Mist Clears the Way for Multicloud Observability
This article was originally published in The New Stack.
A multicloud strategy is a necessity for modern businesses, as the recent AWS outages made clear, but managing this infrastructure remains a huge challenge. Infrastructure management teams have long struggled to juggle diverse technology solutions, policies and services to get access to a point-in-time view of their resources. The result is either waste through overprovisioning or huge overheads for nitpicking manual management and repetitive tasks.
A new breed of management apps is stepping into the breach to give teams a single platform to observe and manage their resources across clouds. Mist, powered by the time series database InfluxDB, empowers IT teams to manage their infrastructure by providing a unified interface enabled by a flexible REST API.
Mist is an open source multicloud management platform that draws insights from public and private clouds, hypervisors, containers and bare metal servers. In the same UI, it powers easy provisioning, orchestration, monitoring, cost management and automation.
The application was born of frustration: Mist’s cofounders were running an IT consulting firm and their customers were proliferating across cloud services, creating a nightmare for them to manage.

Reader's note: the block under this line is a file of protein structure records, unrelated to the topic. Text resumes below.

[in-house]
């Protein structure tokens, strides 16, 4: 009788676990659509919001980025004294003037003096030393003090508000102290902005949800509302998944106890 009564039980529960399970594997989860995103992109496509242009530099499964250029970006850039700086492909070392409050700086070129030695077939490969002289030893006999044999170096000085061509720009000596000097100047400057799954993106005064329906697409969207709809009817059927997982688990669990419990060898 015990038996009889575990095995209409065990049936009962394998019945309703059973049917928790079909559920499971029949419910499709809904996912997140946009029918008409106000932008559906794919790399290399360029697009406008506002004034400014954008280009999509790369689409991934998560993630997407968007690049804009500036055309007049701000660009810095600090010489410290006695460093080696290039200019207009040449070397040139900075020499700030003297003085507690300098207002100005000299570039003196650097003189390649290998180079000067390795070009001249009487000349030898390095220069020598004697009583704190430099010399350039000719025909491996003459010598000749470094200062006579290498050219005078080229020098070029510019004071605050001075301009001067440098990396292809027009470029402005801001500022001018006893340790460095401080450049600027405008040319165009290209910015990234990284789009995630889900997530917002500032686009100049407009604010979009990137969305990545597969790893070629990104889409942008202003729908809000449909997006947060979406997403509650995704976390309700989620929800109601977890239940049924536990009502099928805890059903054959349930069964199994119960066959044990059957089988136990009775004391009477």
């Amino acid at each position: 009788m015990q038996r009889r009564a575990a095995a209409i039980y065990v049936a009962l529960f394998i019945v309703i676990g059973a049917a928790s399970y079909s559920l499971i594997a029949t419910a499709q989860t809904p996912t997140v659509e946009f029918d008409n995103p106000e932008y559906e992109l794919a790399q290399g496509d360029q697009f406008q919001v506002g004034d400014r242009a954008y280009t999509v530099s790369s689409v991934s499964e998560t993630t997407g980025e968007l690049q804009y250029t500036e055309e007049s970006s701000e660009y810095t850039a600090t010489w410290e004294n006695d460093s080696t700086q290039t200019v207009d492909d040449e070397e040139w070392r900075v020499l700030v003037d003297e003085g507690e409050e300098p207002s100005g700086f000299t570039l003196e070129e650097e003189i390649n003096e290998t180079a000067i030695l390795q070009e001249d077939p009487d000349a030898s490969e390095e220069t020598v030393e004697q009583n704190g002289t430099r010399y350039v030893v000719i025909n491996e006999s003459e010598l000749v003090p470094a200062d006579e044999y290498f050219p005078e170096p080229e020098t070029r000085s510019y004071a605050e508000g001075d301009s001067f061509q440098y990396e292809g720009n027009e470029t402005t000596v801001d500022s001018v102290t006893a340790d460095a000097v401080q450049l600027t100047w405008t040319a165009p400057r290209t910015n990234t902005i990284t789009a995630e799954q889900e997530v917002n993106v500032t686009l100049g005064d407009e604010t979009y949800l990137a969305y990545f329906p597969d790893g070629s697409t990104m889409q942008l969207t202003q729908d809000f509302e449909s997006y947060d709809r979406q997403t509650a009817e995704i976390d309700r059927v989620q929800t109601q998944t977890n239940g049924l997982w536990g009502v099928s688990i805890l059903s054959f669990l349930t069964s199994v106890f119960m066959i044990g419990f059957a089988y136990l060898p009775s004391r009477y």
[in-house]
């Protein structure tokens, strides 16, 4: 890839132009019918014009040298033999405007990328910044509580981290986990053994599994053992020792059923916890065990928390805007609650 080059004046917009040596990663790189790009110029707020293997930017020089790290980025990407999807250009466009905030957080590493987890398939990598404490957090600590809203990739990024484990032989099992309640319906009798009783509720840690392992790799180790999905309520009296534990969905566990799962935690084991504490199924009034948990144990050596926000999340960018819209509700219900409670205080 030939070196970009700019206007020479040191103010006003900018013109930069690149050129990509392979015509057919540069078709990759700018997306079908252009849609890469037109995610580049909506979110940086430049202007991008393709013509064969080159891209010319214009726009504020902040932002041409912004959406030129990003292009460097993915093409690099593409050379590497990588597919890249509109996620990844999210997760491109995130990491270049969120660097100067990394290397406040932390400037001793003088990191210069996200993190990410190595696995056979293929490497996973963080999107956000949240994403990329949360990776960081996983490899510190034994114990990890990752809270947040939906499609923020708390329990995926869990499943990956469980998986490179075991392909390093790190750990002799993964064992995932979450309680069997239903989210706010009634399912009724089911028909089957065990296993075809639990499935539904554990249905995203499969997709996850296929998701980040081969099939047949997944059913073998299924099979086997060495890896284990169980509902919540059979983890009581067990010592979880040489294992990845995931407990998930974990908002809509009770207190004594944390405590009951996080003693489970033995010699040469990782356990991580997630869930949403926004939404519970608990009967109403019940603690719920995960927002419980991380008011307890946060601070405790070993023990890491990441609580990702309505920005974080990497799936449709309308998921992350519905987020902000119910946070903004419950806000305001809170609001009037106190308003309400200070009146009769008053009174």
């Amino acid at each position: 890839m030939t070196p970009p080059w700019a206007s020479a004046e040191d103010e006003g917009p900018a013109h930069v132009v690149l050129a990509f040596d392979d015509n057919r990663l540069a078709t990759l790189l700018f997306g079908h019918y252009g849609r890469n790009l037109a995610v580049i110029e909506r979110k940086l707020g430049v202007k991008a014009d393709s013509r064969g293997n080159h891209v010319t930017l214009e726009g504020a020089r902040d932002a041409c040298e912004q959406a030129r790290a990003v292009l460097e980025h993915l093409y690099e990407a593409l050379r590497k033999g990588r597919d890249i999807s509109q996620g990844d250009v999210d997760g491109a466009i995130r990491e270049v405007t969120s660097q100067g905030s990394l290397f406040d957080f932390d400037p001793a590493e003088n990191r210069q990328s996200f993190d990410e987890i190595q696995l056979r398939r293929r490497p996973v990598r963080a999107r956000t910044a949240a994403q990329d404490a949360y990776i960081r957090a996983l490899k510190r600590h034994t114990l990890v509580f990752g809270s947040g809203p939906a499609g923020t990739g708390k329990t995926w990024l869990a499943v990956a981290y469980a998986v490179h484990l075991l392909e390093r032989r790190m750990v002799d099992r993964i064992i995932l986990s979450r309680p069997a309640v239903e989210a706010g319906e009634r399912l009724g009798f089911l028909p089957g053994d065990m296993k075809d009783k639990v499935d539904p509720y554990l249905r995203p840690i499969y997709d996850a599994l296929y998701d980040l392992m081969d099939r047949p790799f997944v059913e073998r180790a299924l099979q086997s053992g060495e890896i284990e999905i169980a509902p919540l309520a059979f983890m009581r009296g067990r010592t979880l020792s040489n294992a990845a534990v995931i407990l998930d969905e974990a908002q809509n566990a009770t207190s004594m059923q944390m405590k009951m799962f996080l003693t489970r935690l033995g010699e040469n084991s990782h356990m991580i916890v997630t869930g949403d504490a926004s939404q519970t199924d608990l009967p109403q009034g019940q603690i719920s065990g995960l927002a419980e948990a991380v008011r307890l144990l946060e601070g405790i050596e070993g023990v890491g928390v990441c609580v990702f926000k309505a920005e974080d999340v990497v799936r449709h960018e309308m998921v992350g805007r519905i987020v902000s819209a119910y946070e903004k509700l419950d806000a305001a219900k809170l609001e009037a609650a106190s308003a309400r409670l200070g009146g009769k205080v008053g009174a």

Cofounder Chris Psaltis said they were faced with daily questions from customers about the resources they had, where they were, how to control access and how to automate common processes.
“We had customers around the world, and their infrastructure was all over the place: AWS, on-prem, co-located In order to make good decisions, you need data, and that’s why monitoring metrics are essential when managing infrastructure. Since the early days of Mist, we integrated with monitoring tools so we can pool those monitoring metrics inside the platform and then help our users make good decisions,” he said.
Contextual data drives smart decisions
Mist connects to infrastructure providers with a native API to manage virtual machines and view their performance including CPU usage and load average. It can spin up, provision, troubleshoot and destroy individual VMs, as well as monitor and compare performance across different clouds. It can show how many VMs are on each cloud, how much they cost and their performance. Users can set rules specific to machines or clouds, and dig through logs. They can execute scripts across machines to install applications and make backups, or run apps in clusters across any resources in that cloud.
Mist allows for fine-grained resource permissions, so managers can easily set access based on resource, at the cloud level, globally and via tags. For example, they can set different policies for administrators, dev and QA teams. They can also configure Mist to force their teams to set budgets and manage the destruction of resources to avoid cost overruns. If something goes wrong, the logs are easily accessible in one Mist dashboard.
Though Mist was originally conceived and built on Collectd and Graphite, the team soon migrated to InfluxDB and its collection agent, Telegraf, because they are built for time series data.
Infrastructure monitoring data lifecycle